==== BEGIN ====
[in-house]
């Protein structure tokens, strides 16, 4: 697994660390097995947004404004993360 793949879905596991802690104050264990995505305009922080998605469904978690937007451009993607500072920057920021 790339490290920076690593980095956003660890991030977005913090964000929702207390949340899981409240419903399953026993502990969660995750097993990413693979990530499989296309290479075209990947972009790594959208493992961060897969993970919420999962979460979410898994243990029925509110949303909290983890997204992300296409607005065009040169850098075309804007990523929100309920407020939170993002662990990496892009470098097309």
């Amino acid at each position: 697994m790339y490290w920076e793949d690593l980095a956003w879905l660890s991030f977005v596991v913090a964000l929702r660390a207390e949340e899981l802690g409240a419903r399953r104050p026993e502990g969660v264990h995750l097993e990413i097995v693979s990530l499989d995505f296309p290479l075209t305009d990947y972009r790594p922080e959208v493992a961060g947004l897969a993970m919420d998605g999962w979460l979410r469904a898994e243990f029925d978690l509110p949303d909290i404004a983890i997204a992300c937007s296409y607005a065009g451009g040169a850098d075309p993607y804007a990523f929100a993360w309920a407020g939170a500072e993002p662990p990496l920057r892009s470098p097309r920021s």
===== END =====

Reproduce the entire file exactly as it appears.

[in-house]
């Protein structure tokens, strides 16, 4: 697994660390097995947004404004993360 793949879905596991802690104050264990995505305009922080998605469904978690937007451009993607500072920057920021 790339490290920076690593980095956003660890991030977005913090964000929702207390949340899981409240419903399953026993502990969660995750097993990413693979990530499989296309290479075209990947972009790594959208493992961060897969993970919420999962979460979410898994243990029925509110949303909290983890997204992300296409607005065009040169850098075309804007990523929100309920407020939170993002662990990496892009470098097309």
């Amino acid at each position: 697994m790339y490290w920076e793949d690593l980095a956003w879905l660890s991030f977005v596991v913090a964000l929702r660390a207390e949340e899981l802690g409240a419903r399953r104050p026993e502990g969660v264990h995750l097993e990413i097995v693979s990530l499989d995505f296309p290479l075209t305009d990947y972009r790594p922080e959208v493992a961060g947004l897969a993970m919420d998605g999962w979460l979410r469904a898994e243990f029925d978690l509110p949303d909290i404004a983890i997204a992300c937007s296409y607005a065009g451009g040169a850098d075309p993607y804007a990523f929100a993360w309920a407020g939170a500072e993002p662990p990496l920057r892009s470098p097309r920021s």